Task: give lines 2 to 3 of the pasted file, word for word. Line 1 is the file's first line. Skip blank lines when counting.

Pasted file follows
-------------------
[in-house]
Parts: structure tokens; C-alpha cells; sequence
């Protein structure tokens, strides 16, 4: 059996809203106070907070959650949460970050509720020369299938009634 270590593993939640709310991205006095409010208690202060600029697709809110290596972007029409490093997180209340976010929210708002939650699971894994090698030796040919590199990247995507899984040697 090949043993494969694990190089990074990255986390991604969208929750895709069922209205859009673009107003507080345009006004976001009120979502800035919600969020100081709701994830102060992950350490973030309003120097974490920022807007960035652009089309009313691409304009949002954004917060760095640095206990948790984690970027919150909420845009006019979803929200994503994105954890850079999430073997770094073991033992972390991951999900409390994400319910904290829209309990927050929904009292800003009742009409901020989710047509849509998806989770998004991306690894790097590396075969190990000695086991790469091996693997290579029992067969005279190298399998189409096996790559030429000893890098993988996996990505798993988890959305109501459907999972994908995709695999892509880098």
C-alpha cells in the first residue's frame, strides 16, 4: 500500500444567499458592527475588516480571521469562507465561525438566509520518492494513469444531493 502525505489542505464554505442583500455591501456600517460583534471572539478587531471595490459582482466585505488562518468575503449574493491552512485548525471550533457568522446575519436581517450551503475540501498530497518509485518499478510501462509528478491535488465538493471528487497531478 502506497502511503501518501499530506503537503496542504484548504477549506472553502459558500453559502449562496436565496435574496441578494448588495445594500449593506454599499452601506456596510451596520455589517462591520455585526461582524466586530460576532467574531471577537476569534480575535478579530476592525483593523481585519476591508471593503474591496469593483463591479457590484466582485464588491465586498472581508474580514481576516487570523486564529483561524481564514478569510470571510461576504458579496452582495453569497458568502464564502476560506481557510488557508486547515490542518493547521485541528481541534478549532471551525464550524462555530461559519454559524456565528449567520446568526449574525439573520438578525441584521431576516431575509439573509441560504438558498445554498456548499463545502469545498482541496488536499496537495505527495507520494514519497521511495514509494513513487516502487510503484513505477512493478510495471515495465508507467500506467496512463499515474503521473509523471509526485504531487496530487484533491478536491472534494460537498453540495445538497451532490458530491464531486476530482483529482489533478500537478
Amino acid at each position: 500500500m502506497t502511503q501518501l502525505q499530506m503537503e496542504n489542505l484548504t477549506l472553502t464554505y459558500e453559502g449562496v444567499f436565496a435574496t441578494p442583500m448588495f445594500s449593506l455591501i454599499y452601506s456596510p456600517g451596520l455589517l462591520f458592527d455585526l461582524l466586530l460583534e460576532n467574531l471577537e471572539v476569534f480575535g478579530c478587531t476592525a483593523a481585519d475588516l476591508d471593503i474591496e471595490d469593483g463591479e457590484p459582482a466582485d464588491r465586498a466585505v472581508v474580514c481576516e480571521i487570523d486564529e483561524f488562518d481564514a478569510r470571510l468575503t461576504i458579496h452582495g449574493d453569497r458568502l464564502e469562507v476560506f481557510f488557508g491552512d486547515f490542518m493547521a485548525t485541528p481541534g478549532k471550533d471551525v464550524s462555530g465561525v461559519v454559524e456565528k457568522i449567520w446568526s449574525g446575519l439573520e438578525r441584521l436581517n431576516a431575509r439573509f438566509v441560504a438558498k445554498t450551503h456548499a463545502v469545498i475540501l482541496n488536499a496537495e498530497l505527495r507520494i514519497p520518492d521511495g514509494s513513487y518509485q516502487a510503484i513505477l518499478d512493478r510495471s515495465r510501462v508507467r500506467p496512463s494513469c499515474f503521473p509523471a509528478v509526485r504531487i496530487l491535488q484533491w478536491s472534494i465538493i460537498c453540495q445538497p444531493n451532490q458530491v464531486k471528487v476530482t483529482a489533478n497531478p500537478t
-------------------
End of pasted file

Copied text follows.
Parts: structure tokens; C-alpha cells; sequence
């Protein structure tokens, strides 16, 4: 059996809203106070907070959650949460970050509720020369299938009634 270590593993939640709310991205006095409010208690202060600029697709809110290596972007029409490093997180209340976010929210708002939650699971894994090698030796040919590199990247995507899984040697 090949043993494969694990190089990074990255986390991604969208929750895709069922209205859009673009107003507080345009006004976001009120979502800035919600969020100081709701994830102060992950350490973030309003120097974490920022807007960035652009089309009313691409304009949002954004917060760095640095206990948790984690970027919150909420845009006019979803929200994503994105954890850079999430073997770094073991033992972390991951999900409390994400319910904290829209309990927050929904009292800003009742009409901020989710047509849509998806989770998004991306690894790097590396075969190990000695086991790469091996693997290579029992067969005279190298399998189409096996790559030429000893890098993988996996990505798993988890959305109501459907999972994908995709695999892509880098």